Another thing you need to review is whether you use a service to enhance your feed. Many feed services exist that enhance your feed and make the WordPress feed more presentable to feed readers. They also add social media integration and other tools.

Feedburner Icons

Feedburner still remains the most popular feed enhancement service online.

For many years, I used the Feedburner to enhance my feed and track the number of subscribers of my blog. In 2012, Google closed the Feedburner Twitter account, stopped the Feedburner API, and removed Google Adsense for feeds. I, and many other bloggers, took these closures as an indication that the service would end. The closure of Google Reader at the start of 2013 increased these fears and we started looking at Feedburner alternatives such as Feedblitz and FeedCat.

While our fears for the Feedburner service were not unfounded, the service continues to be active today. I still believe, however, that it is better to promote the default feed to readers as if a feed enhancement service closes down, you could lose thousands of subscribers because they are subscribed to the wrong URL.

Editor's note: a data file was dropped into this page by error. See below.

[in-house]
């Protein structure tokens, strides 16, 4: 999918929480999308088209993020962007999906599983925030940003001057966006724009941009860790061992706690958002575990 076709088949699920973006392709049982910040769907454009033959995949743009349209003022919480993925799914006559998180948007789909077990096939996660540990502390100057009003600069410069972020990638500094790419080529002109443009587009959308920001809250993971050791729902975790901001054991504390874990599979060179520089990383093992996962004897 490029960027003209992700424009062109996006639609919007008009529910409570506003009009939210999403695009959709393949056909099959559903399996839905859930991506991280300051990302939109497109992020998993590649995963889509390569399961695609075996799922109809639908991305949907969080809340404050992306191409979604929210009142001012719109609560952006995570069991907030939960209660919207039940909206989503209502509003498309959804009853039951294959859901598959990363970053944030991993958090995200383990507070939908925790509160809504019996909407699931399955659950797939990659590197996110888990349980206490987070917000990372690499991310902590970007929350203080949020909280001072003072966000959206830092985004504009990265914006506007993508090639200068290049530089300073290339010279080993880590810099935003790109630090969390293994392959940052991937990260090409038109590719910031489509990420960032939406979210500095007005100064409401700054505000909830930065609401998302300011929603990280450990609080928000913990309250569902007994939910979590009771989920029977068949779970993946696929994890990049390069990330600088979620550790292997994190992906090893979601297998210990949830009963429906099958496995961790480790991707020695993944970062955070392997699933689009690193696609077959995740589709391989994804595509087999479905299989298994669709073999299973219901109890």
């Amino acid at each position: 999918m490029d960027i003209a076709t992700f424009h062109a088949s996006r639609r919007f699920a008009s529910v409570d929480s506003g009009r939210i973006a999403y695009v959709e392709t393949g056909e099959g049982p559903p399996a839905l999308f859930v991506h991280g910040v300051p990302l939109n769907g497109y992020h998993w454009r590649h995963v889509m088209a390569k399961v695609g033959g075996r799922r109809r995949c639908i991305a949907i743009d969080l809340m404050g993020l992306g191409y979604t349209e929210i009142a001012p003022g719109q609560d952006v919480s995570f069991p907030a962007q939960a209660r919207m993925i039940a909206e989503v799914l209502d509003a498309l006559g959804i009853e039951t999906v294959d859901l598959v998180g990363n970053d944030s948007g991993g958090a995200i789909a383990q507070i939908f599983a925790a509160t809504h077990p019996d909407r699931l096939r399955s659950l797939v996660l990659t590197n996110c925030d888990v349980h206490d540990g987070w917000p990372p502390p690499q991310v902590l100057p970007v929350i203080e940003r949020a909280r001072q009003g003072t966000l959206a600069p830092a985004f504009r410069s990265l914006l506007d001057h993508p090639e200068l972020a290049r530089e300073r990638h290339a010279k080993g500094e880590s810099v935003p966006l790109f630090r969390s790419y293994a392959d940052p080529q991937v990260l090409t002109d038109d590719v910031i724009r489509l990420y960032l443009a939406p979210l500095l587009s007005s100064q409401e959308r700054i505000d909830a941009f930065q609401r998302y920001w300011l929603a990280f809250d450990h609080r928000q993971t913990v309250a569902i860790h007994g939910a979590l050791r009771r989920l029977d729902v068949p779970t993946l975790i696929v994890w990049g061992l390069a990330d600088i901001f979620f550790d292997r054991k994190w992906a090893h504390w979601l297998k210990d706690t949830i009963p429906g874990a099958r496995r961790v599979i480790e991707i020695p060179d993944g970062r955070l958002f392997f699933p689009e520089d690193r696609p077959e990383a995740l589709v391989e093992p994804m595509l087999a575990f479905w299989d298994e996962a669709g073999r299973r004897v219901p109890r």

The downside to using the default feed is that it is difficult to know how many people are subscribing to your website. I used to use the WordPress plugin Simple Feed Stats by Jeff Starr to show me how many subscribers I had, but I found the stats to be inaccurate. Still, it remains one of the few options of tracking the default RSS feed.

Modifying Your RSS Feed

Feed templates are not integrated into the WordPress theme system. Therefore, in order to modify the layout and content of your RSS feed, you need to edit the core feed templates located in the /wp-includes/ folder e.g. feed-rss2.php, feed-atom.php, feed-rss2-comments.php etc.

One way around this is to use the plugin Feed Template Customize; a solution that allows you to use customized templates instead of the core files. Alternatively, you can add functions to your functions.php theme template so that your own custom template is used.

A number of template tags are available for creating your own customized feed template such as the_category_rss, comment_link_rss, and the_title_rss.

The WordPress RSS feed can be modified by adding suitable functions to your functions.php template; though it is not a user friendly solution that will appeal to most WordPress users. Unless you have technical knowledge of theming, it is more practical to use a plugin that modifies your RSS feed. A number of plugin solutions exist that allow you to do this.